Maintaining a healthy diet may be one of the hardest things to do in life. It takes self-discipline, determination, and a will to want to be the healthiest version of yourself. Eating healthily, though, is often thought of as expensive or impossible if you don’t have a lot of money. This couldn’t be further from the truth, and doctors and nutritionists agree.
Why Should You Follow A Heart-Healthy Diet?
According to the Centers for Disease Control and Prevention (CDC), one person dies every 37 seconds in the United States from cardiovascular disease. Roughly 647,000 Americans die from heart disease each year, which equates to one in every four deaths. When you consider that diet plays a large role in your risk of developing heart disease, eating foods that are beneficial for you entire body, including your heart, is the right thing to do.
Foods You Should Eat:
- Fruits and vegetables
- Raw nuts and seeds
- Whole grains
- Liquid oils (mainly coconut, avocado, olive, and walnut oils)
- Lean proteins
Foods You Should Avoid:
- Dairy products
- Fatty or processed meats
- Trans fats
- Processed foods
- Refined sugars or grains
- Sugary drinks (soda, bottled juices, etc.)
- Sold fats
Tips For Heart-Healthy Eating On A Budget
Be Aisle Smart:
We cannot stress this point enough, people. The center aisles of the grocery store will lure you in with their packaged cookies, chips, canned foods, and frozen treats, but they are trying to trap you. Vegetables, fruits, nuts, seeds, fish, and meat are shelved around the exterior aisles of the market. The only items you should buy from the center aisles are sodium-free canned beans (black beans, garbanzo beans, or kidney beans) because they have many heart-healthy fats. You can also purchase frozen fruit, so long as there are no added sugars or preservatives.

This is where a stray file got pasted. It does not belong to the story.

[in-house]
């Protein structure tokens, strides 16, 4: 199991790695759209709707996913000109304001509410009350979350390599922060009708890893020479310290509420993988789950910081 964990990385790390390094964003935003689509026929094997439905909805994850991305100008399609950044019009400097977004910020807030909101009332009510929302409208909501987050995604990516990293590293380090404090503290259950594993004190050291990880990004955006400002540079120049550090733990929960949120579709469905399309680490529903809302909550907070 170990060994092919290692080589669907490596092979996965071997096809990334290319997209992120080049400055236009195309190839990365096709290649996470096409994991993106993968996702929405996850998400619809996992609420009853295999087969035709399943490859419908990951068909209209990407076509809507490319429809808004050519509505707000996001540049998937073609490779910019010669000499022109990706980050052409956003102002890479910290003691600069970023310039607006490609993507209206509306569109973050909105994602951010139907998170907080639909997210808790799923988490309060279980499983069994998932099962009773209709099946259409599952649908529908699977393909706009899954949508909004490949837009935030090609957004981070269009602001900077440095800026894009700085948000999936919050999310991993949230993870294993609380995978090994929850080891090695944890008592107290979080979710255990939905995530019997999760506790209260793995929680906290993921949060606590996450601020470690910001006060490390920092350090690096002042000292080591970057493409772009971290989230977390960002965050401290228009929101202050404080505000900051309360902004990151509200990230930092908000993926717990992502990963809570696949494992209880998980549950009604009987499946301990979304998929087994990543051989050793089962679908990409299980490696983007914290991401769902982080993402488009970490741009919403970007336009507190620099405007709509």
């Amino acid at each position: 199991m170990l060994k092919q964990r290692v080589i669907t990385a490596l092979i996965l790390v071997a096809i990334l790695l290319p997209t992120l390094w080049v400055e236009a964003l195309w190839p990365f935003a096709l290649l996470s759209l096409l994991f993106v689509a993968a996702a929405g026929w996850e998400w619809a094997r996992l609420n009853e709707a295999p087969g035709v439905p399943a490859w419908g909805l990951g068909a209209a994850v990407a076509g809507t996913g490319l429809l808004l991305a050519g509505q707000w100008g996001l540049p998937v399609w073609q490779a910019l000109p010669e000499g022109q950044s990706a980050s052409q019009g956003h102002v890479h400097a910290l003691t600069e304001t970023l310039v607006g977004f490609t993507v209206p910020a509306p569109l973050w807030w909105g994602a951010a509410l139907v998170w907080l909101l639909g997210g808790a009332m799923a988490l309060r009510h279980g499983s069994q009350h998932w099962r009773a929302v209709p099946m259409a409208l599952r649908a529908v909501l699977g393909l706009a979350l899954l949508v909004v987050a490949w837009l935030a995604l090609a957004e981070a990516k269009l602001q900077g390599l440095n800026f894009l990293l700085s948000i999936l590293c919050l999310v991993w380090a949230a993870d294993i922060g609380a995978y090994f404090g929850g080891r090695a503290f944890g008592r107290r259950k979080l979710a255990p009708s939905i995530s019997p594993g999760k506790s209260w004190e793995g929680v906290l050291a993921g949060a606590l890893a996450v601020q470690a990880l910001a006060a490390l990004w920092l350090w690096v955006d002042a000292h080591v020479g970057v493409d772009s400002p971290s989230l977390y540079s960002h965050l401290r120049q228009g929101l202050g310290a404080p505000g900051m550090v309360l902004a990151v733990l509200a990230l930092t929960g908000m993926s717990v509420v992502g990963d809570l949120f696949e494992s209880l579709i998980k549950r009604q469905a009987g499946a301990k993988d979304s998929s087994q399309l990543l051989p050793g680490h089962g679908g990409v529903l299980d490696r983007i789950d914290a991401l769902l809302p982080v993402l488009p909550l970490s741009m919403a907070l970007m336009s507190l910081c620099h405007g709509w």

Don’t Shop On An Empty Stomach:
If you are trying to practice self-discipline, you will not be able to act responsibly if you shop for groceries on an empty stomach. When you’re hungry, it’s much easier to impulsively buy things that you know you shouldn’t eat. Go to the grocery store on a full stomach with a list of foods that you should buy. This will help you stick to your budget and avoid unnecessary, unhealthy items.
Be Label Smart:
Certain foods are more attractive than others. That’s just the way it is. For example, a sugary cereal is more attractive than a fiber-rich, natural grain cereal. And people buy what they are used to, so the willingness to step outside the comfort zone is another hurdle to jump over. Anytime that you purchase something with a label, you have to look at the calories, sugars, fats, cholesterol, protein, and sodium per serving. Sodium, saturated fats, trans fats, and cholesterol, should be consumed in limited quantities if you want a healthier heart.
Stop Eating Out:
Eating out frequently is a surefire way to quickly deplete your funds. Additionally, the restaurant you eat at is often controlled by impulse. But…you can cook your own meals, bring your own lunch, pack your own snacks, and still eat an unhealthy diet. Therefore, you must apply the other tips in this article to reform your diet and increase the nutritional value of your homemade meals, snacks, and more.
Home Cooking On A Budget:
Healthy eating is not complicated, although it can seem that way at first. The simplest way to ensure that all of your meals are properly portioned and heart-healthy is by meal prepping. You may find that your dollar goes a lot farther when you buy raw ingredients that make up a certain number of meals and snacks.